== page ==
Two years ago, it was a lockdown Christmas and a very snowy start to 2021. I was drawing the Tudor Queens in my flat, which resulted in three five feet highly detailed drawings of Katharine of Aragon, Anne Boleyn and Catharine Parr. Using just pencil and biro on paper the drawings took hundreds of hours to complete and was the first time since my Portraits, twenty years ago, that I’ve had the opportunity to do such detailed art work.
I had been inspired by reading Hilary Mantel’s Thomas Cromwell trilogy, and I’ve been captivated by the history of the Tudor era for as long as I can remember. Lockdown was an opportunity to get immersed in a meaty subject, and for me it was a deep dive into the lives of Henry VIII and his six wives.
Fast forward to Christmas 2022 and I had the great pleasure to visit Peterborough Cathedral and see where Katharine of Aragon is laid to rest.
It’s given me cause to reflect on the last two years as life gets back to normal after the pandemic. Although travel has been a bit limited, the queens have been on a journey. And their life stories have become another lens through which to view my experiences of 2020-2022.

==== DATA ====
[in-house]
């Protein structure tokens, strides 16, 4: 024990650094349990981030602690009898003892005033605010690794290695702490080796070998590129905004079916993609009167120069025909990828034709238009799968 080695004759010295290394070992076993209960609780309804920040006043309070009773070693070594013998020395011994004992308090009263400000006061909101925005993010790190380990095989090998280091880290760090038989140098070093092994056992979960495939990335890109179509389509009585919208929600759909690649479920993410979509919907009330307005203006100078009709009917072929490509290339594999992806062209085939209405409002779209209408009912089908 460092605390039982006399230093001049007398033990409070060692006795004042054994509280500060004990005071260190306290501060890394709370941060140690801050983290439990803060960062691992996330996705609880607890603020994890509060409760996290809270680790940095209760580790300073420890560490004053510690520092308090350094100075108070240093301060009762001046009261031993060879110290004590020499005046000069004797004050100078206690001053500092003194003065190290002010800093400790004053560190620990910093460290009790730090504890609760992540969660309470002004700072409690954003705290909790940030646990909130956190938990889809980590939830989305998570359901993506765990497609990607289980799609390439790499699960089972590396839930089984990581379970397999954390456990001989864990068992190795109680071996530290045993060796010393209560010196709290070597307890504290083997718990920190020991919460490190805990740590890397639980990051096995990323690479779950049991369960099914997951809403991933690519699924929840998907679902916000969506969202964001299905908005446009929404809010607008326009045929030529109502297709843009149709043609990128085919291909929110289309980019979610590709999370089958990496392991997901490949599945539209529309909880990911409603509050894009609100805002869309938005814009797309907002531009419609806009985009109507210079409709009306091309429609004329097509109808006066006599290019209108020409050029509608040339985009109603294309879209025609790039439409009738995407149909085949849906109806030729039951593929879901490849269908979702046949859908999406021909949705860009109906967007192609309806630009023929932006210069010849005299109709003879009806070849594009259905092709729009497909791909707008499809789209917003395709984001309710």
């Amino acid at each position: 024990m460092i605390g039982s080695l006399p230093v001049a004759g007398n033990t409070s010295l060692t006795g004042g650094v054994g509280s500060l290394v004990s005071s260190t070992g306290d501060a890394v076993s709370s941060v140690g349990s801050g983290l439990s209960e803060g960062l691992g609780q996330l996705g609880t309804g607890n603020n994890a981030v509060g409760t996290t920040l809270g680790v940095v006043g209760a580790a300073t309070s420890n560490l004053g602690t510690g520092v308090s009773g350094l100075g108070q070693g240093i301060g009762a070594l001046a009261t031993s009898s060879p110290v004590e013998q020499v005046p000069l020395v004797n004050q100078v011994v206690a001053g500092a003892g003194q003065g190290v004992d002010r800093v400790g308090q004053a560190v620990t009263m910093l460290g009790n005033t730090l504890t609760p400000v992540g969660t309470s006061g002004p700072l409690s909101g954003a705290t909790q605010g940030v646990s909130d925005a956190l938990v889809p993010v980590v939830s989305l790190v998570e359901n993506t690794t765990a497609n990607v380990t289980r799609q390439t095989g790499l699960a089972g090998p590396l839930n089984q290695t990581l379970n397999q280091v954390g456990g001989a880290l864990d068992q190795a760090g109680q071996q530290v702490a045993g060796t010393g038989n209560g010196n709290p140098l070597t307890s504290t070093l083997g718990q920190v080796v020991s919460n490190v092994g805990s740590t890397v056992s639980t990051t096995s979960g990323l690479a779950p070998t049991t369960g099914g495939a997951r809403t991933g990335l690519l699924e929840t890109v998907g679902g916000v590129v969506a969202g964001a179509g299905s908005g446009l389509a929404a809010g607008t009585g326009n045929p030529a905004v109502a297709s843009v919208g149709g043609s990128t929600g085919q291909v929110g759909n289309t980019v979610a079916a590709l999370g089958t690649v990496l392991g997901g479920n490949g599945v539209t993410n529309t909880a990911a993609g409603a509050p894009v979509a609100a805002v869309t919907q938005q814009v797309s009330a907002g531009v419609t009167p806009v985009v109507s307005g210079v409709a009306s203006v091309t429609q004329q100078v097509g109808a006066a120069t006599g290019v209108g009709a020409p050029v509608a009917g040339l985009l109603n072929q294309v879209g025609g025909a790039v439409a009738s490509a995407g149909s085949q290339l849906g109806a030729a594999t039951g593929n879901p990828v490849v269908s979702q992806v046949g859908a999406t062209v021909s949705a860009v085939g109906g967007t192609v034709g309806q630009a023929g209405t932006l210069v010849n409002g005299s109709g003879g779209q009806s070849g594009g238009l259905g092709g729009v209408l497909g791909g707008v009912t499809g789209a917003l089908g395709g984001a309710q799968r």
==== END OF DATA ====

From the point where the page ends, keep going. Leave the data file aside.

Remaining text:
In October 2021 my Tudor Queens were exhibited as part of IN-DECISION, an LAC Contemporary Arts show. In addition to the fragile original drawings, I exhibited three-meter fabric reproductions. With atmospheric back-lighting, these queens looked statuesque. The show was extremely well received in Norwich, it being our first art exhibition with a private view and no social-distancing or masks.
Related: Behind the Queens
In Spring 2021, the queens had their first outing, as two-metre reproductions at The Old Shoe Factory. This was a project week where I was able to work out how I wanted them to hang in the exhibition. The drawings reproduced on canvas with excellent results.
Piecing the Queens together
The original drawings were extremely fragile and I found that the pen and paper was discolouring even before I finished the full length portraits. Therefore, I scanned the drawings in sections and pieced them together digitally in order to have a way of reproducing the portraits in case the originals deteriorated too much.
Here we are, two winters ago in lockdown, drawing Katharine of Aragon over the course of December-March. She posed the challenge of drawing highly detailed jewellery, a pomegranate (which is her symbol) and a gable headdress. The pen work in this particular portrait was meticulous and her sleeves alone had around five layers of pen and pencil to achieve the texture of velvet.
As a new year is about to begin, it’s exciting to imagine everything that is possible once again. But it’s also good to reflect on this Queens project and celebrate everything that was achieved when life and travel was so limited.
I’d love to delve into and draw the rest of Henry VIII’s wives… maybe one day.
For now, it’s the Christmas hols and an opportunity to thank you for your support and following my art journey. Wishing you a healthy, happy and successful 2023 – from Natalie xx